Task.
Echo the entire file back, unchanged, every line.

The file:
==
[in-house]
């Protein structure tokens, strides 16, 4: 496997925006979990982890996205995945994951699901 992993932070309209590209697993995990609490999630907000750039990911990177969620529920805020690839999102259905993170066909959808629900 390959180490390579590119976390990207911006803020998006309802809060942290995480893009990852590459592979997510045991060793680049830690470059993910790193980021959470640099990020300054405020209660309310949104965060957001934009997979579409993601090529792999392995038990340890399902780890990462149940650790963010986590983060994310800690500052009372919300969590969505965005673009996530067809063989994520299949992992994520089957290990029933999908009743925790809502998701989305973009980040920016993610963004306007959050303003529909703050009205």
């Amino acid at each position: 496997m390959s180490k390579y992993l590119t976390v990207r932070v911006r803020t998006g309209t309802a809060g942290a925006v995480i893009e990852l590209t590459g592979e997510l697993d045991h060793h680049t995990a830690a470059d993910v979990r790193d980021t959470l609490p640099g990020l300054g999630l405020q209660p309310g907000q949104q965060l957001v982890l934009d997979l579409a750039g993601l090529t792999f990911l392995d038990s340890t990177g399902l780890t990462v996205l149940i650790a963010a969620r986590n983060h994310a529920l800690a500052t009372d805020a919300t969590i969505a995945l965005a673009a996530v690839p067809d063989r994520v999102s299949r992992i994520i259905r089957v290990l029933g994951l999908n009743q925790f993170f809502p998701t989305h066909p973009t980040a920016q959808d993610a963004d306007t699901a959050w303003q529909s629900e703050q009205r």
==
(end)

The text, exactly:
[in-house]
């Protein structure tokens, strides 16, 4: 496997925006979990982890996205995945994951699901 992993932070309209590209697993995990609490999630907000750039990911990177969620529920805020690839999102259905993170066909959808629900 390959180490390579590119976390990207911006803020998006309802809060942290995480893009990852590459592979997510045991060793680049830690470059993910790193980021959470640099990020300054405020209660309310949104965060957001934009997979579409993601090529792999392995038990340890399902780890990462149940650790963010986590983060994310800690500052009372919300969590969505965005673009996530067809063989994520299949992992994520089957290990029933999908009743925790809502998701989305973009980040920016993610963004306007959050303003529909703050009205």
């Amino acid at each position: 496997m390959s180490k390579y992993l590119t976390v990207r932070v911006r803020t998006g309209t309802a809060g942290a925006v995480i893009e990852l590209t590459g592979e997510l697993d045991h060793h680049t995990a830690a470059d993910v979990r790193d980021t959470l609490p640099g990020l300054g999630l405020q209660p309310g907000q949104q965060l957001v982890l934009d997979l579409a750039g993601l090529t792999f990911l392995d038990s340890t990177g399902l780890t990462v996205l149940i650790a963010a969620r986590n983060h994310a529920l800690a500052t009372d805020a919300t969590i969505a995945l965005a673009a996530v690839p067809d063989r994520v999102s299949r992992i994520i259905r089957v290990l029933g994951l999908n009743q925790f993170f809502p998701t989305h066909p973009t980040a920016q959808d993610a963004d306007t699901a959050w303003q529909s629900e703050q009205r």